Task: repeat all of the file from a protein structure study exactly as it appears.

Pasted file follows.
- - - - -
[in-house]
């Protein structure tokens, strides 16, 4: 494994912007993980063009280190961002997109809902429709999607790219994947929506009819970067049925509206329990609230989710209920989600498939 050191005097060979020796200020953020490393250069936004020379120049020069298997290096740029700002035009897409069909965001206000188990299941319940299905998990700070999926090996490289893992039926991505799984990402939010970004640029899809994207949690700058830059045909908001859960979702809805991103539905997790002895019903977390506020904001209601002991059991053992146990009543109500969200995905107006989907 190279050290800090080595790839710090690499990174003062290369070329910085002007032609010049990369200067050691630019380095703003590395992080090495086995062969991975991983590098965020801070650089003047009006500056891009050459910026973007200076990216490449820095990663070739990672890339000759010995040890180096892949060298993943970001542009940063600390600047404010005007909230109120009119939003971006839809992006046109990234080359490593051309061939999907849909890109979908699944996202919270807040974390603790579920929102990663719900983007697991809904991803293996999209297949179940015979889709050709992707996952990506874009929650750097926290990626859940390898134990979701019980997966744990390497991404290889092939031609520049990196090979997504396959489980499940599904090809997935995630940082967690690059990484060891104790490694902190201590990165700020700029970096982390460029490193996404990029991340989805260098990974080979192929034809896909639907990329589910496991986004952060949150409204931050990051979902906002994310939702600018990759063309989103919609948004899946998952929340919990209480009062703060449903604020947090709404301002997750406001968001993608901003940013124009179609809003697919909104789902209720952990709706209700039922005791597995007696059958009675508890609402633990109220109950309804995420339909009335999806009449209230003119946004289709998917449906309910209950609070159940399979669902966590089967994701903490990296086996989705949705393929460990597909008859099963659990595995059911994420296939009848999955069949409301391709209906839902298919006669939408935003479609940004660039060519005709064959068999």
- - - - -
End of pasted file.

[in-house]
């Protein structure tokens, strides 16, 4: 494994912007993980063009280190961002997109809902429709999607790219994947929506009819970067049925509206329990609230989710209920989600498939 050191005097060979020796200020953020490393250069936004020379120049020069298997290096740029700002035009897409069909965001206000188990299941319940299905998990700070999926090996490289893992039926991505799984990402939010970004640029899809994207949690700058830059045909908001859960979702809805991103539905997790002895019903977390506020904001209601002991059991053992146990009543109500969200995905107006989907 190279050290800090080595790839710090690499990174003062290369070329910085002007032609010049990369200067050691630019380095703003590395992080090495086995062969991975991983590098965020801070650089003047009006500056891009050459910026973007200076990216490449820095990663070739990672890339000759010995040890180096892949060298993943970001542009940063600390600047404010005007909230109120009119939003971006839809992006046109990234080359490593051309061939999907849909890109979908699944996202919270807040974390603790579920929102990663719900983007697991809904991803293996999209297949179940015979889709050709992707996952990506874009929650750097926290990626859940390898134990979701019980997966744990390497991404290889092939031609520049990196090979997504396959489980499940599904090809997935995630940082967690690059990484060891104790490694902190201590990165700020700029970096982390460029490193996404990029991340989805260098990974080979192929034809896909639907990329589910496991986004952060949150409204931050990051979902906002994310939702600018990759063309989103919609948004899946998952929340919990209480009062703060449903604020947090709404301002997750406001968001993608901003940013124009179609809003697919909104789902209720952990709706209700039922005791597995007696059958009675508890609402633990109220109950309804995420339909009335999806009449209230003119946004289709998917449906309910209950609070159940399979669902966590089967994701903490990296086996989705949705393929460990597909008859099963659990595995059911994420296939009848999955069949409301391709209906839902298919006669939408935003479609940004660039060519005709064959068999």